- Last week, the Federal Reserve reduced the slope of future rate forecasts and emphasized overseas instability over U.S. risk of inflation.
- The Fed today has some concern that the oil and commodity downward shock of the last two years will reverse, and/or the fall in import prices caused by a strong dollar.
- The Fed’s decision last week was big in part because every measure of core inflation began to turn up at the end of last year.
Last week, I issued a “rate warning,” and then the Fed surprised after its meeting — not by standing pat, which everyone expected, but by reducing the whole slope of future rate forecasts and emphasizing overseas instability over U.S. risk of inflation.
I heartily concur with the Fed’s decisions. However, here in the housing business, concerns continue.
[graphiq id=”8vQXl6cCXvD” title=”Federal Funds Rate vs. Inflation” width=”600″ height=”605″ url=”https://w.graphiq.com/w/8vQXl6cCXvD” link=”//www.graphiq.com/wlp/8vQXl6cCXvD” link_text=”Federal Funds Rate vs. Inflation | Credio”]
First, for rates to go lower, we’ll need more bad stuff to happen overseas — and we may not get that soon, or bad enough.
What inflation is (and isn’t)
Any estimate of future inflation must begin by revisiting what inflation is and isn’t, especially after so many years of overestimated and underperforming inflation, and in a time fraught with crackpot theories.
Inflation is “too much money chasing too few goods and services.” Milton Friedman: “Inflation is first and always a monetary phenomenon.”
The Fed has hosed a lot of money into the system to pull us out of the Great Recession, but for it to be “too much” money, two things must be evident: wages growing too fast, or credit growing too fast.
We have neither. Not even close.
There is a non-monetary cause of inflation: a “price shock,” which can result in “cost-pushed” inflation. Repeated example: a sudden jump in oil. The Fed and all other sensible parties thus focus on “core” inflation excluding volatile food and energy from overall.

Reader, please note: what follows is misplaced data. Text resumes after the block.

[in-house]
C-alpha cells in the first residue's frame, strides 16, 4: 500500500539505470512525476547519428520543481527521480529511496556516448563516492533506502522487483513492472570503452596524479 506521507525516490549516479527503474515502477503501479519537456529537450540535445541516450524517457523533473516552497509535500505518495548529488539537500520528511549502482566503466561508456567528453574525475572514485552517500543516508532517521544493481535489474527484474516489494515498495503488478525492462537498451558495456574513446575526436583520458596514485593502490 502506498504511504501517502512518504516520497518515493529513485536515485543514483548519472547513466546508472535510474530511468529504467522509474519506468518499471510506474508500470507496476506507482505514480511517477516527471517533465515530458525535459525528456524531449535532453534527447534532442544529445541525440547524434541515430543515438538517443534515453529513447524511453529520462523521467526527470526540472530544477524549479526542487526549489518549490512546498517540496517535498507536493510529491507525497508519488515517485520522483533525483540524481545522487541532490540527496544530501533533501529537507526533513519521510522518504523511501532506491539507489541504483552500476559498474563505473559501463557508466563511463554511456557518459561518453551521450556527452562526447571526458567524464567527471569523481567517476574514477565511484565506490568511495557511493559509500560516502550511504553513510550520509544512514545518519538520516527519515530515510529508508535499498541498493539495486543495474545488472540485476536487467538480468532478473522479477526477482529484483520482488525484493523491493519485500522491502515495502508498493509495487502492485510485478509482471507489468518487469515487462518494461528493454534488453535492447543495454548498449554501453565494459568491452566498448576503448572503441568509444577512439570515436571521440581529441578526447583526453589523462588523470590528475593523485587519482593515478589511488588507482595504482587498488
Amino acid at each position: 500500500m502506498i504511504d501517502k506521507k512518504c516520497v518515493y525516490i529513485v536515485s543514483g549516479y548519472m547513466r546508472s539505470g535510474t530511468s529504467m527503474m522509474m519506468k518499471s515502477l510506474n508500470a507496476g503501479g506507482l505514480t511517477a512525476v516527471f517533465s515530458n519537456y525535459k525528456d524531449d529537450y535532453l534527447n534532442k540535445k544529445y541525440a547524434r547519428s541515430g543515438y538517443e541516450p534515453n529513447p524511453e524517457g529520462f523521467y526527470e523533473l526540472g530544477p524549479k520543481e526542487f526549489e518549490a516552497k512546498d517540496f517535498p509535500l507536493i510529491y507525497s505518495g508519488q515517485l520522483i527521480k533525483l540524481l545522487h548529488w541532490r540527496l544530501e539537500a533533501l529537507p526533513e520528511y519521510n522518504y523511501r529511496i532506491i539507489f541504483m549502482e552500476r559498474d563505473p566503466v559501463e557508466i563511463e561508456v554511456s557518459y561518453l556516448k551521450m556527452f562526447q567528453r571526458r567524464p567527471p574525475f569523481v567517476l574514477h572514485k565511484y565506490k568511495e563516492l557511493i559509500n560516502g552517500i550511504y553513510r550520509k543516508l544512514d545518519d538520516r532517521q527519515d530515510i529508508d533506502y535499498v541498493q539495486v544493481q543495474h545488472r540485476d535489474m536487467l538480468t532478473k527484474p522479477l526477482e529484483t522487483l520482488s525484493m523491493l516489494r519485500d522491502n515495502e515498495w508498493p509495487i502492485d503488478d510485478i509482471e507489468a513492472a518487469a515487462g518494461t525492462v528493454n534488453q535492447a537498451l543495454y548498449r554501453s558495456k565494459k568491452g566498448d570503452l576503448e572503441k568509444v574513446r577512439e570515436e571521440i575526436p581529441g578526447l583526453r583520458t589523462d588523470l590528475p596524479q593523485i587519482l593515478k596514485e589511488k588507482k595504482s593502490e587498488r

Cost-pushed inflation tends to disappear quickly after the cost shock fades, but the Fed may have to react to prevent the cost shock from turning into the deadly “wage-price spiral.”
The Fed today has some concern that the oil and commodity downward shock of the last two years will reverse, and/or the fall in import prices caused by a strong dollar. We will all watch those forces, but there is no sign of upward reversal today.
What will buyers and sellers think?
Many sensible people are worried about the measurement of inflation because so many people in and near markets run scare stories and conspiracy theories.
Here is that list of theories and their counters.
In an age of great opposition to government and suspicion about it, be reassured: Inflation stats are not cooked. Thousands of honest and diligent people inside and outside the government work on the measurements using several different methods. Any stove-top job would stand out.
Others are suspicious of the inflation basket of goods and services and its continuous adjustment by “hedonics” — a fifty-dollar word to describe the price reduction by product improvement.
Example: In 1977, I bought my first color TV, a 26” Quasar cathode ray tube beast with manual controls. Skin-tones often resembled Spock’s light green. The $375 I spent then is roughly $1,200 today — and today we can buy a slim, LED, 1080p, 26” for $200, and it will have access to hundreds of channels and most movies ever made for another $50 per month.
Hedonics are real. Cars, computers, phones … all vastly improved, inconceivably so, at lower prices.
Food costs more. I am still stunned by the one-dollar lemon. I worked in grocery in the summer of 1964 and stamped bags holding heads of iceberg lettuce: nineteen cents.
The lettuce is the same. Nineteen cents today is a dollar, but lettuce is still lettuce, and $1.40. That’s inflation.
The toughest part of measurement? The weighting of the market basket. We buy clothes, and we pay for housing. Clothing is barely 2 percent of CPI, but housing is 25 percent.
Today we have a bit of a price shock in both housing and medical care — housing is scarce in many markets, rents there (but not everywhere) rising fast; and medical care and insurance have been on a run the envy of the Corleones. That’s not inflation.
The Fed’s decision last week was big in part because every measure of core inflation began to turn up at the end of last year. All at or above 2 percent core target, except for the Fed’s favorite, “personal consumption expenditure deflator,” and it’s pushing 1.7 percent.
If this recent move in inflation recedes, then I’ll withdraw the rate warning. I hope, I hope.
Lou Barnes is a mortgage broker based in Boulder, Colorado. He can be reached at firstname.lastname@example.org.